Where the movie truly takes its turn and marks its brilliance is when Tom retuns to work, and the menacing but mysterous Carl Fogerty(played by Ed Harris) and his henchmen pay Tom a visit at his diner. Harris reveals a disfiguring injury, and claims to know Tom in a past life as Joey Cusack.While Tom denies this, but Carl later pays Tom's wife a visit, leaving her with the simple question of "Why is Tom so good at killing people?" Combining thiswith him easily dispatching the men at his diner, it plants the first seed as to who Tom truly is. Mistaking Tom for someone else, Harris and his crew lingers in the vicinity, threatening Stalls idyllic small town family life.

    What really distinguishes this mistaken-identity plot of the type "innocent-man-is-faced-with-violence-and-has-to-act" from other films is the way the movie deconstructs thetypical United States culture of visual violence, and even seduces the audience to embrace that culture as the movie progresses, and truly gets the audience to both embrace and like his characters, in spite of their brutal actions.

    In addition, the move carefully takes the viewer on a ride through the total range of human emotions, from love and tenderness to blazing hatred. The movie portrays every possible human relationship, each of which features an aspect of violence at some time. Even the sexual relations are definitively violent. Noone is portrayed as sacred, as it explores this violence between husband and wife, children and their parents, siblings, old friends, and young bullies. Another thing that makes it rise above is that each character is portrayed by an excellent cast that manages to make their characters come realistically to life in spite of the topical story, with the characters moving in parrallel to one another.

    Each actor in the movie isn't just a typical charismatic, glamorous star taking care of their image. Each of them embraces their roles completely,nd the vewer is left blieving that's who they truly are, as thy're that convincing. The same could be said of Ledger obviously in the Dark Knight, but who else? Each character is A History of Violence embraces said character, a true rarty in movies.

    The "is he or isn' he dominates the film, which leaves the viewer on the edge of their seats. Tom's actions, wile forced throughout, truly leave the viewer to come to their own conclusions. The movie even ends with the question left essentially unasnwered, affecting the American dream he had so carefully constructed. William Hurt, playing Tom's brother, was nominated for an Academy Award, as was Mario Bello as Tom's wife. They played their roles to perfection, allowing Mortensen to do the same. The movie certainly had its share of offensive material, but it was portrayed integraly to the plot.No scene was wasted, as every scene truly meant something in telling the story of the film. While there are some great choices on the list, especially Batman begins, there is simply no downtime in the movie, with Tom desperately trying to seemingly escape his past, yet being drawn back into violence, mistaken identity or not. The believability of each character, the challenging of stereotypes, and the leaving of the viewer to cometo their own conclusions beautifully draws one in here, and makes it the correct choice. Ill be voting for A History of Violence, and Id encourage anyone who hasn't seen it to do so before voting. I have a feeling you'll reach the similar conclusions that I did.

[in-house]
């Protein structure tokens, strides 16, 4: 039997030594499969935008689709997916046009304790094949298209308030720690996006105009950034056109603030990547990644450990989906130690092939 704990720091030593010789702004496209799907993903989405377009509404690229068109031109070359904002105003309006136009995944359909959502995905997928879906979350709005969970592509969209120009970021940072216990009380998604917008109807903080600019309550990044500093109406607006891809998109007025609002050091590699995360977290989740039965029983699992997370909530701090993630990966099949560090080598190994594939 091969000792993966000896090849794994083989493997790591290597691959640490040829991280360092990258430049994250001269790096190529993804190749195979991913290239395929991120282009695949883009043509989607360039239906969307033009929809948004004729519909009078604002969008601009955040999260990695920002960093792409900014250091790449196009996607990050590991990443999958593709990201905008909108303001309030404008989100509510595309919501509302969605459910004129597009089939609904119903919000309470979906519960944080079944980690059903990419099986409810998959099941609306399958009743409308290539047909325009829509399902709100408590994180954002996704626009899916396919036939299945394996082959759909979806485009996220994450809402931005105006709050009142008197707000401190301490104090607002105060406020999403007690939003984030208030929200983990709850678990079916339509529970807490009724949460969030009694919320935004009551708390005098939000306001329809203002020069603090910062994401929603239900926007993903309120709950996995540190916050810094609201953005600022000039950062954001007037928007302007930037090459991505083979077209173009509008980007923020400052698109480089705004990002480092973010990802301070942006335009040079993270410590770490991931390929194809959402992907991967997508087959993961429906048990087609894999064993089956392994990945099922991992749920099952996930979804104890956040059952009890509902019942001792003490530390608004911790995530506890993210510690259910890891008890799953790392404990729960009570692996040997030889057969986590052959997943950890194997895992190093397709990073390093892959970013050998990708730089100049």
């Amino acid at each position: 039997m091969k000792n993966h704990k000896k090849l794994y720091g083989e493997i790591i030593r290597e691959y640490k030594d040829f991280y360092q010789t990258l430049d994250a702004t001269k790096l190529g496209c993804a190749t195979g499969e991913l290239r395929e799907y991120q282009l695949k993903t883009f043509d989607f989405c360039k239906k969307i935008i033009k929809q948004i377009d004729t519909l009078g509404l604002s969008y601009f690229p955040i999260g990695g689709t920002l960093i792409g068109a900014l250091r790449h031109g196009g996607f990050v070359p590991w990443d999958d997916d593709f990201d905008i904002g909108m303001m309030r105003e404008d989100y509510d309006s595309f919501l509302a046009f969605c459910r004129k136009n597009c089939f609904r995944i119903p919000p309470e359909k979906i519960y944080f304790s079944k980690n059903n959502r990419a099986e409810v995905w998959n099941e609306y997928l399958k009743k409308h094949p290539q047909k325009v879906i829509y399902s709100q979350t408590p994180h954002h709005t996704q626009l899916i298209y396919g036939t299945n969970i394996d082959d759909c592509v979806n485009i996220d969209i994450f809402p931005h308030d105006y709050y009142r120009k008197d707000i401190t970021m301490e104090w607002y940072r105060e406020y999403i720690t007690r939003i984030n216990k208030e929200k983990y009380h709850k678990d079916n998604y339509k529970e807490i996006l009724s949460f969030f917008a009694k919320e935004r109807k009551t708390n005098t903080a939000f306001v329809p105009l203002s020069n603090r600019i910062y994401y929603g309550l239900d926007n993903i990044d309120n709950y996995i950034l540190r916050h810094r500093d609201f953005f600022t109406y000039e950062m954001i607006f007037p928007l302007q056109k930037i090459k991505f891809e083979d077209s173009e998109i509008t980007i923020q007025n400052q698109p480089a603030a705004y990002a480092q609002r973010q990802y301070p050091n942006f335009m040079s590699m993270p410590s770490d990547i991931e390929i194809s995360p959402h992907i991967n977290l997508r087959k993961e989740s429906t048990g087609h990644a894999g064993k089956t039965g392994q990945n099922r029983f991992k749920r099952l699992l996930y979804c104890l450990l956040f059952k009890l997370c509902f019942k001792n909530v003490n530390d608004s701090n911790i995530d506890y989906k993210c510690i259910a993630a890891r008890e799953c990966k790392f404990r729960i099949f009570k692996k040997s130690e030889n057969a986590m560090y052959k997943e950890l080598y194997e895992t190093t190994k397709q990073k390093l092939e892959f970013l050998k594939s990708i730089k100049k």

5. Dave

    Dave Administrator
    Staff Member Administrator

    Mar 30, 2009
    Likes Received:
    I'm giving this one to The Dark Knight.

    Don't get me wrong, there are multiple movies in this one that I would love to vote for but when I think about the movies that I would recommend to anyone, only a few of them make the cut. And then of them, when I think about which one I enjoyed the most, The Dark Knight is the clear winner.

    Having just watched it yesterday, I can vouch for just how good it is. Heath Ledger and Christian Bale just had everything right when they starred in this movie. Christopher Nolan was all over this one in direction and they just created one of the best movies ever. Never mind this movie being based on a comic book or a graphic novel, this movie is simply one of the best pieces of film ever created. That sentiment alone takes it above most of the other movies in this competition and rightfully so.

    Maybe it has an added magic because it was the last film that Heath Ledger ever starred in before his death but I don't think that makes a difference. The Dark Knight is the best comic book movie ever and there is not a lot of movies that come close to it in here.
    enterkey likes this.